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Limited to 60 participants and heavily oversubscribed, the bonus programme of the 2015 EIPC Winter Conference in Munich was a visit to the Manching site of Airbus Defence and Space, a centre for specialist activities relating to manned and unmanned military aerial vehicles. The major attraction was the opportunity to see the final assembly line for Eurofighter Typhoon multi-role combat aircraft destined for the German Air Force.
Our party was greeted by Manching’s Head of Protocol, Hilmar Eckert, and after a basic security briefing: “Don’t touch anything, don’t push any buttons and don’t take any photographs,” we were led into a long brightly-lit hangar, with a faint aroma of laminating resin and a general atmosphere of quiet industriousness. Various airframe sections were recognisable among the working decks and gantries on either side of the central aisle.
Hilmar Eckert was generous with his comprehensive knowledge, responding to innumerable questions with meaningful and enlightening explanations and descriptions except when a truthful answer might divulge sensitive information, when he would simply smile and say “I don’t know…”
He explained that the Eurofighter Typhoon was Europe’s largest defence programme, its development and manufacture being based on an international partnership of governments, industry and air forces in Italy, United Kingdom, Spain and Germany. The work of building wings and fuselage sections was divided among the primary contractors BAE Systems, Alenia Aermacchi and Cassidian, and major sub-assemblies were brought together in Manching for final assembly. An international consortium of Rolls-Royce, MTU Aero Engines, Avio and Industria de Turbo Propulsores was responsible for the development and production of the Typhoon’s twin Eurojet EJ200 turbojet engines.
The airframe was constructed mainly from carbon fibre composites, with titanium and aluminium alloys for the control surfaces, and designed to be deliberately unstable for manoeuvrability and supersonic capability. So it relied heavily on highly integrated electronic systems to assist the pilot. The cockpit and “Human Machine Interface” had been developed to provide a low pilot workload in adverse mission and threat situations, so that a single pilot could carry out a swing-role mission where he might be called on to deal with an air-to-surface attack and with an air-to-air threat at the same time. The job of the pilot had changed dramatically as the “one aircraft – any mission” concept of the Typhoon had evolved; his priority was the mission rather than flying the aeroplane. Four computers operated a digital fly-by-wire system designed to enable the pilot to concentrate on the tactical tasks and to fly the aircraft “head-up”, with unique features such as “Direct Voice Input/Output” and “Hands-On Throttle And Stick” control functionality applied to cockpit design, and displays to show the pilot “what is needed, when it is needed!”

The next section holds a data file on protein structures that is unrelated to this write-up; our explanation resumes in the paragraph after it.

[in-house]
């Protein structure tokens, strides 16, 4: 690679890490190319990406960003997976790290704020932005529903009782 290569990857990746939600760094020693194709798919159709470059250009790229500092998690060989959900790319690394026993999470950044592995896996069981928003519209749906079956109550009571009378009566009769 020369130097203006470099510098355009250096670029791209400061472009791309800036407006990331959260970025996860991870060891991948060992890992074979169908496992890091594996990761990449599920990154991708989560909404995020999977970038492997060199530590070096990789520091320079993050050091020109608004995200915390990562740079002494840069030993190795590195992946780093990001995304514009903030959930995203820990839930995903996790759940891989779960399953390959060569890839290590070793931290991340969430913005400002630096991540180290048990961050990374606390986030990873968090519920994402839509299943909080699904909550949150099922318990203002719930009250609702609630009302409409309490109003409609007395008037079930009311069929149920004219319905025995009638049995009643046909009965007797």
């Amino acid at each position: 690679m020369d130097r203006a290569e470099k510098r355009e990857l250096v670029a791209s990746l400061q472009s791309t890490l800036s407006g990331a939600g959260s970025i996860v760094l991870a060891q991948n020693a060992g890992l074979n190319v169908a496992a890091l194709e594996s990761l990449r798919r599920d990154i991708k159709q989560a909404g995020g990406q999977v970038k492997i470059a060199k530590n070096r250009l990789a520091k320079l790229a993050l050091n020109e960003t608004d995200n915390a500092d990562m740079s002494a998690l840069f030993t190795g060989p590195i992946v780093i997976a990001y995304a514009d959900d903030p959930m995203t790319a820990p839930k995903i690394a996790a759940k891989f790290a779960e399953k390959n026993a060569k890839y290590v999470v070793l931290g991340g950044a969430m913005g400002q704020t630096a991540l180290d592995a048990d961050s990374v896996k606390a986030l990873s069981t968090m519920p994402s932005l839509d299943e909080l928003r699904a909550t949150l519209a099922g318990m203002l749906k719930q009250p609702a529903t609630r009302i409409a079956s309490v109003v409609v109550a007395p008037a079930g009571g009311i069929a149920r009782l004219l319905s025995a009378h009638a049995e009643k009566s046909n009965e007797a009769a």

Eckert, clearly a highly-experienced hands-on specialist remarked “I have trained over 150 pilots to fly this aircraft. It’s so easy - if you can drive a car, you can fly a Typhoon!”
We didn’t talk about weapons systems, but understood that an adequate range of options was available…
Back to our trip along the production line: There was no great rush to get these aircraft built—annual production was nine units, limited by budget, not by capacity, and Eckert explained that a two-shift system operated, with thirteen technicians per shift backed up about four-to-one by test and inspection engineers. Documentation was ever-present; every operation, however minor, was meticulously recorded. Apparently, if all of the production and test procedures were printed out, it would need about three tonnes of paper. And the working language was English; to translate everything into German would cost around 18 million euros! Every sub-assembly had coils of wire hanging seemingly from every orifice—all of the myriad sensors and systems had to be interconnected, and every piece of cable was printed its whole length with a unique address. Something like 17 kilometres or 900 kilograms of wire per Typhoon if I heard correctly!
As assembly progressed, the aircraft were moved gradually towards the far hangar doors, but even after they had reached the open air the process of testing and calibration continued for another month before they finally left the ground.
Elsewhere on our tour, we were able to see a NATO Airborne Warning and Control System (AWACS) aircraft, a military version of the Boeing 707 “With a cockpit like a clock shop, and propelled by four fuel-to-noise converters!” undergoing extensive repair and upgrade. Also the Lockheed P-3 Orion maritime patrol and surveillance aircraft and the Transall C-160 military transport aircraft for which Airbus Defence has responsibility for engineering support and maintenance.
Our tour finished with a step back in time - the Messerschmitt Museum, a spectacular collection of historic aircraft, with the Me-109 attracting almost as much attention as the two little KR-200 bubble cars.
All in all, a spectacular and memorable experience. Many thanks to EIPC for organising the visit, to Airbus Defence and Space for making us so welcome, and especially to Hilmar Eckert for his patience and good humour in response to our countless queries.